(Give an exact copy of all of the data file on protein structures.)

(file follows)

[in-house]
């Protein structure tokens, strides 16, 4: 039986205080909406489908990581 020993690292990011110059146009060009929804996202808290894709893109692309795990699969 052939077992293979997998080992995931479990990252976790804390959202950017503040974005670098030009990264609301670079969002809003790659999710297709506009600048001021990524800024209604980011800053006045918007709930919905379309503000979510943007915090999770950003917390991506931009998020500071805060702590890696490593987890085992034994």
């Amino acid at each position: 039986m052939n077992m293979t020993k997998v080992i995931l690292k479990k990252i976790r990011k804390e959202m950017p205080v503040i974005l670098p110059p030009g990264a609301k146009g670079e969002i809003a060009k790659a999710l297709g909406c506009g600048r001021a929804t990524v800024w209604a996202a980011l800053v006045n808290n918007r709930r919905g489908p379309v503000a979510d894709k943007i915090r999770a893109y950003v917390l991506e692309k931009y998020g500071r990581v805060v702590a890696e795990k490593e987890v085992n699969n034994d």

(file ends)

[in-house]
């Protein structure tokens, strides 16, 4: 039986205080909406489908990581 020993690292990011110059146009060009929804996202808290894709893109692309795990699969 052939077992293979997998080992995931479990990252976790804390959202950017503040974005670098030009990264609301670079969002809003790659999710297709506009600048001021990524800024209604980011800053006045918007709930919905379309503000979510943007915090999770950003917390991506931009998020500071805060702590890696490593987890085992034994």
């Amino acid at each position: 039986m052939n077992m293979t020993k997998v080992i995931l690292k479990k990252i976790r990011k804390e959202m950017p205080v503040i974005l670098p110059p030009g990264a609301k146009g670079e969002i809003a060009k790659a999710l297709g909406c506009g600048r001021a929804t990524v800024w209604a996202a980011l800053v006045n808290n918007r709930r919905g489908p379309v503000a979510d894709k943007i915090r999770a893109y950003v917390l991506e692309k931009y998020g500071r990581v805060v702590a890696e795990k490593e987890v085992n699969n034994d």